I frequently search for wine on the internet. Not to buy of course, but to find pictures of the labels so we can include them in our weekly wine special, the “Friday Night Flights,” or for tasting notes from the producers to see if the winemaker got the same things from their wine as I did. I also search to find wine for our customers when they request we special order some of their favorites that we don’t have on our shelves. All of this and other reasons lead to a lot of internet searches.
Most of us have noticed that once you search on a particular item that our Facebook feed and visits to websites will start to be peppered with ads for goods or services related to our recent searches. There is an element of this that I don’t particularly like, but as a wine professional it also provides me the chance to see what everyday wine consumers see as far as internet wine purchasing. It is many times amusing and other times alarming. Here are some items to watch for.
One that pops up on my Facebook page from time to time is an ad for something called First Leaf. This one is a complete fraud. It states that wine you purchase from anywhere, other than their website of course, is marked up three times over what the winery originally charged for it. This is a total fabrication. I know this not from being in the business, but from doing the research on what they offer. None of us here in your local North Idaho community would be in business if this was the case. The wine world is too competitive and global for us to charge what First Leaf claims we do. You should avoid this website all together.
Another vital item to watch for when you are not looking right at the bottle you intend to purchase is wrong or older vintages. Vintage matters a lot. Many internet sites will sell older vintages that can be past their prime. Unfortunately, once you get the wine shipped to you, if the wine has gone past the point of being good you are likely stuck with it.
Another common problem is with vintages when you go online looking for one of your favorite wines. The really great years for U.S. wines, for instance — from 2007 and 2008, or 2012 and 2013 — sell out quickly. But many internet sites will leave these great years up on their sites to generate interest. If you have found that a particular vintage of a wine you are searching for suddenly pops up as available on an internet site, do some further research. If you can call the purveyor you should, and verify the vintage they are showing is actually what they have in stock. If not, don’t buy the wine until you have an opportunity to try the vintage they are selling.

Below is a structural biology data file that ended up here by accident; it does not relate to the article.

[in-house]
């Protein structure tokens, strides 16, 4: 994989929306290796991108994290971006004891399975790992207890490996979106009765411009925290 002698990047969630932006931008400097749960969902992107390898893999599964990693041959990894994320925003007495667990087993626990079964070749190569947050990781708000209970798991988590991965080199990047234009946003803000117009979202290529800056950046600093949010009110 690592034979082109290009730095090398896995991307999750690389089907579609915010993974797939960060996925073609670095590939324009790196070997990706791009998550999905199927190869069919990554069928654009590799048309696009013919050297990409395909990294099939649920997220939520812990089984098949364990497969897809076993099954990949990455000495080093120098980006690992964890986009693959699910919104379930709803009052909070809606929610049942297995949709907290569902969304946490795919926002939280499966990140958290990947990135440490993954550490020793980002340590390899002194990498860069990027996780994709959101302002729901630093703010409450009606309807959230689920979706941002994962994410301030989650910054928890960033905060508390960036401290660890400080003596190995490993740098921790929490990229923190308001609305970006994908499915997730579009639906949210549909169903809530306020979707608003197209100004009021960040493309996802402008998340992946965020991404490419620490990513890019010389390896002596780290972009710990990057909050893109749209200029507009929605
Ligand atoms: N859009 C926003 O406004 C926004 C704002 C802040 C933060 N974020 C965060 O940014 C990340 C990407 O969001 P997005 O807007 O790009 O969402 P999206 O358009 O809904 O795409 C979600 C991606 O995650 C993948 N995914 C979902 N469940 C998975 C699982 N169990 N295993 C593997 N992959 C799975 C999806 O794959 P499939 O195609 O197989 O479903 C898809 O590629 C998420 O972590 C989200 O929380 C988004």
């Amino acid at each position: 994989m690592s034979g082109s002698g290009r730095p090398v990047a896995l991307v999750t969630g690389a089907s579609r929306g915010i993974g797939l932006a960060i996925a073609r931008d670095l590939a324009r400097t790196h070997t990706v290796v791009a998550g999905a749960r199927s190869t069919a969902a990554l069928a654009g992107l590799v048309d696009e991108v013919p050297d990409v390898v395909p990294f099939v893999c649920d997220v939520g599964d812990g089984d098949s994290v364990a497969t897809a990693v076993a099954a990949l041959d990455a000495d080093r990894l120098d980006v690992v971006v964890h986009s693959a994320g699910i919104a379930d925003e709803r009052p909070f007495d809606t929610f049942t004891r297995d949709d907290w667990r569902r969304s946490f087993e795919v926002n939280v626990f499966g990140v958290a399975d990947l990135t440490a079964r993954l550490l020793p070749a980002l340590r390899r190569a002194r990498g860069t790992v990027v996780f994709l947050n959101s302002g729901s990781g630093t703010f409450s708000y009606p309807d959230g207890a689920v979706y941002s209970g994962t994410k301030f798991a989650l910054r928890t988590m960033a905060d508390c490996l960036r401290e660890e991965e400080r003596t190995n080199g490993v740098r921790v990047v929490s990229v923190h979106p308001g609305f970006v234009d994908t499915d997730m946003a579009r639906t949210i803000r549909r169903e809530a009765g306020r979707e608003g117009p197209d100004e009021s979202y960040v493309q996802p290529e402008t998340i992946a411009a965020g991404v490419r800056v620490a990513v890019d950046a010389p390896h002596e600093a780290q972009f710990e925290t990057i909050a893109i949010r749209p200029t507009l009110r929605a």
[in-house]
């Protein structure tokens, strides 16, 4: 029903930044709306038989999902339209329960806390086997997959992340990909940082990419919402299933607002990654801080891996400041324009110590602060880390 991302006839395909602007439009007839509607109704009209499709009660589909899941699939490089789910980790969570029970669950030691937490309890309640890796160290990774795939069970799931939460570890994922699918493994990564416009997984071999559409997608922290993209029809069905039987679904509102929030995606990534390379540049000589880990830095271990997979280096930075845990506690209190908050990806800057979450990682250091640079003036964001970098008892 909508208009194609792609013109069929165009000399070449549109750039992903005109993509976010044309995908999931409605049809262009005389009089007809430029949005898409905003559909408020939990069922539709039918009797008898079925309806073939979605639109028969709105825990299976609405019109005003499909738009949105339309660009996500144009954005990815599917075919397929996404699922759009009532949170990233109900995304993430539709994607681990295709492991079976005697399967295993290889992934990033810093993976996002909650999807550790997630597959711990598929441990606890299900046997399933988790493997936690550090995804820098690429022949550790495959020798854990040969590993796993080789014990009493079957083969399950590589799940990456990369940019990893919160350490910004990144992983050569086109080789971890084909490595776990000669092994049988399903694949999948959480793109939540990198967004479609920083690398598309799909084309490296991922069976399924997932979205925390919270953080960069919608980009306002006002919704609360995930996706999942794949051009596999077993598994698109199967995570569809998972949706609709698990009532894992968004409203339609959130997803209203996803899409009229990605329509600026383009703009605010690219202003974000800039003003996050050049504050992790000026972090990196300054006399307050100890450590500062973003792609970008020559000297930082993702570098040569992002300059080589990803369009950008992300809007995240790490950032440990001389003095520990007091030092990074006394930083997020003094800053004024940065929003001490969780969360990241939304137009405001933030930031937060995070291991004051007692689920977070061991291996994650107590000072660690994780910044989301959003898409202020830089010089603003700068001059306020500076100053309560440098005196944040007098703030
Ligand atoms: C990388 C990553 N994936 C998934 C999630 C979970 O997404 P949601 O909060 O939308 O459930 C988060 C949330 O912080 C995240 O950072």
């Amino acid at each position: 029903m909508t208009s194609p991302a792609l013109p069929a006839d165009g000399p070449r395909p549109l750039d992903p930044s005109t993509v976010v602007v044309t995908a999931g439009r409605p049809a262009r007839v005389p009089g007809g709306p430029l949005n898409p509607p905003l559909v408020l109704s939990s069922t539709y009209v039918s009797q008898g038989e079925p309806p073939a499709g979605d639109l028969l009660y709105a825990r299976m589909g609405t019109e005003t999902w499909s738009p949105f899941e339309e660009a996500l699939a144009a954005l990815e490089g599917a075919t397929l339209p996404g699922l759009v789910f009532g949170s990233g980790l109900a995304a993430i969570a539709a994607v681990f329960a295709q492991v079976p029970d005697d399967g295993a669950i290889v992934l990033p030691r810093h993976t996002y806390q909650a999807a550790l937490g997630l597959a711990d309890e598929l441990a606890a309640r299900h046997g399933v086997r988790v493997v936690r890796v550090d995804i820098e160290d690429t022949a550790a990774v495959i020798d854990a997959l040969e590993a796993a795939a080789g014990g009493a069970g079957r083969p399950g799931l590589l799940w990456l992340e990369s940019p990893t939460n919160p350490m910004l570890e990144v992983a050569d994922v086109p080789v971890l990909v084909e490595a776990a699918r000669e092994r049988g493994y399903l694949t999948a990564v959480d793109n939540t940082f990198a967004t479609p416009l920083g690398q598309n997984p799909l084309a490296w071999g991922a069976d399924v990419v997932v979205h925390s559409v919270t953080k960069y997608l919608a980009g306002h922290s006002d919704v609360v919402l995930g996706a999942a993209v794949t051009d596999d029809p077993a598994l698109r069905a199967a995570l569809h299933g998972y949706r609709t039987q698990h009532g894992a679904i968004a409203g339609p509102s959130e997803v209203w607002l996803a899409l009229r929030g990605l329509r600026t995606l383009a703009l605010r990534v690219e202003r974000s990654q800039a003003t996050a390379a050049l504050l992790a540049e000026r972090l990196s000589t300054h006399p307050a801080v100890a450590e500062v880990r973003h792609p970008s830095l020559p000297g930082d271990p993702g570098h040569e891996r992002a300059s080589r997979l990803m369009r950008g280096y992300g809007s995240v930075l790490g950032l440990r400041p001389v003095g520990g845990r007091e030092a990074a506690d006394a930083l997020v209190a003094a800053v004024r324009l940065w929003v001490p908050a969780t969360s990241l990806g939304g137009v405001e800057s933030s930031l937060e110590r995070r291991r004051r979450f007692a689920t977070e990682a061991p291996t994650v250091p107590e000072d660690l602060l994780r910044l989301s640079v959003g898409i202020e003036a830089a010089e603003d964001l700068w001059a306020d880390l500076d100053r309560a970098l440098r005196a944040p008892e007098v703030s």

Remember that sometimes, no wine is worth it, regardless of how inexpensive it is. Many websites will put a wine out there for sale at what seems to be an amazing price, but what is the wine really? Check it out thoroughly before you buy. Is it a winery you know, or is it just a negociant label or perhaps a private label with no history and no way to find reviews of the wine? Is it an appropriate vintage? By appropriate, is it within three years of the vintage date for white wine? If it is a red, what kind of year did its region of origin have?
The best piece of advice is to know how much value your favorite wine professional adds to your wine experience. By having a trained and experienced professional who not only knows wines, vintages and appellations, but more importantly — knows your palate and preferences — is worth far more than some savings that you may or may not find from a website.
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George Balling is co-owner with his wife, Mary Lancaster, of the dinner party, a wine and gift shop in Coeur d’Alene by Costco. The dinner party has won the award for best wine shop in North Idaho twice, including for 2018. George is also published in several other publications around the country. After working in wineries in California and judging many wine competitions, he moved to Coeur d’Alene with Mary more than 10 years ago to open the shop. You can also follow us on Facebook at http://www.facebook.com/#!/dinnerpartyshop.